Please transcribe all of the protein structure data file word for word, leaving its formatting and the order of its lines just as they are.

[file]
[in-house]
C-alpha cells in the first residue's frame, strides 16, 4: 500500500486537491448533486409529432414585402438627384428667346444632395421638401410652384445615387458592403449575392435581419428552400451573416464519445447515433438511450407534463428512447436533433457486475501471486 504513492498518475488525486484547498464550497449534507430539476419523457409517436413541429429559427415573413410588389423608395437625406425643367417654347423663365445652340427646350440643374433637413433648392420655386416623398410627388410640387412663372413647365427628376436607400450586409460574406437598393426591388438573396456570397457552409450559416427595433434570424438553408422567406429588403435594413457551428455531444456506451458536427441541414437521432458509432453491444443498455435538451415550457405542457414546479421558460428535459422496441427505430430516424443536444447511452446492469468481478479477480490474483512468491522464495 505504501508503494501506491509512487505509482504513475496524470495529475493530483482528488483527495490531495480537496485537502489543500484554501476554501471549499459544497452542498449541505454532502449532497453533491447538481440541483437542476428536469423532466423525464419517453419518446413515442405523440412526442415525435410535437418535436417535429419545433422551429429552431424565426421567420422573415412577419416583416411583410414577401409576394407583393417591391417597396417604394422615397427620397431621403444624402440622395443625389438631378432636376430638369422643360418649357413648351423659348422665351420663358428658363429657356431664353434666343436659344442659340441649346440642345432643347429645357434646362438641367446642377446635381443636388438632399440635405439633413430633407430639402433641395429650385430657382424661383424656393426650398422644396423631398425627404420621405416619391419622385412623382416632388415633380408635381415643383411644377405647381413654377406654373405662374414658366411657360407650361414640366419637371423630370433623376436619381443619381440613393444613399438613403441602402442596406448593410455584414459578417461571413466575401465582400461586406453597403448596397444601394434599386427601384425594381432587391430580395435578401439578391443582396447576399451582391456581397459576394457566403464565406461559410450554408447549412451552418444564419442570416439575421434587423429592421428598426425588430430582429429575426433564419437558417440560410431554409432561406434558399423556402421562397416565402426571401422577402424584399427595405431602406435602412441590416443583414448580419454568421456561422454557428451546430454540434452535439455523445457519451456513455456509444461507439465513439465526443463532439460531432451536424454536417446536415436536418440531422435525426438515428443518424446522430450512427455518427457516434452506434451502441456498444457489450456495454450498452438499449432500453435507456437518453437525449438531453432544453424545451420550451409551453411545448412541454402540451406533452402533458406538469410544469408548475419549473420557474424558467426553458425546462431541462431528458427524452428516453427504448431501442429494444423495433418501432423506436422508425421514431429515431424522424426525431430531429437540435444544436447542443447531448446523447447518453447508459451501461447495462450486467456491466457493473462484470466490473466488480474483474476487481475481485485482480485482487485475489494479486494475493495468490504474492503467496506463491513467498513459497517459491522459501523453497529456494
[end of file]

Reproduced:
[in-house]
C-alpha cells in the first residue's frame, strides 16, 4: 500500500486537491448533486409529432414585402438627384428667346444632395421638401410652384445615387458592403449575392435581419428552400451573416464519445447515433438511450407534463428512447436533433457486475501471486 504513492498518475488525486484547498464550497449534507430539476419523457409517436413541429429559427415573413410588389423608395437625406425643367417654347423663365445652340427646350440643374433637413433648392420655386416623398410627388410640387412663372413647365427628376436607400450586409460574406437598393426591388438573396456570397457552409450559416427595433434570424438553408422567406429588403435594413457551428455531444456506451458536427441541414437521432458509432453491444443498455435538451415550457405542457414546479421558460428535459422496441427505430430516424443536444447511452446492469468481478479477480490474483512468491522464495 505504501508503494501506491509512487505509482504513475496524470495529475493530483482528488483527495490531495480537496485537502489543500484554501476554501471549499459544497452542498449541505454532502449532497453533491447538481440541483437542476428536469423532466423525464419517453419518446413515442405523440412526442415525435410535437418535436417535429419545433422551429429552431424565426421567420422573415412577419416583416411583410414577401409576394407583393417591391417597396417604394422615397427620397431621403444624402440622395443625389438631378432636376430638369422643360418649357413648351423659348422665351420663358428658363429657356431664353434666343436659344442659340441649346440642345432643347429645357434646362438641367446642377446635381443636388438632399440635405439633413430633407430639402433641395429650385430657382424661383424656393426650398422644396423631398425627404420621405416619391419622385412623382416632388415633380408635381415643383411644377405647381413654377406654373405662374414658366411657360407650361414640366419637371423630370433623376436619381443619381440613393444613399438613403441602402442596406448593410455584414459578417461571413466575401465582400461586406453597403448596397444601394434599386427601384425594381432587391430580395435578401439578391443582396447576399451582391456581397459576394457566403464565406461559410450554408447549412451552418444564419442570416439575421434587423429592421428598426425588430430582429429575426433564419437558417440560410431554409432561406434558399423556402421562397416565402426571401422577402424584399427595405431602406435602412441590416443583414448580419454568421456561422454557428451546430454540434452535439455523445457519451456513455456509444461507439465513439465526443463532439460531432451536424454536417446536415436536418440531422435525426438515428443518424446522430450512427455518427457516434452506434451502441456498444457489450456495454450498452438499449432500453435507456437518453437525449438531453432544453424545451420550451409551453411545448412541454402540451406533452402533458406538469410544469408548475419549473420557474424558467426553458425546462431541462431528458427524452428516453427504448431501442429494444423495433418501432423506436422508425421514431429515431424522424426525431430531429437540435444544436447542443447531448446523447447518453447508459451501461447495462450486467456491466457493473462484470466490473466488480474483474476487481475481485485482480485482487485475489494479486494475493495468490504474492503467496506463491513467498513459497517459491522459501523453497529456494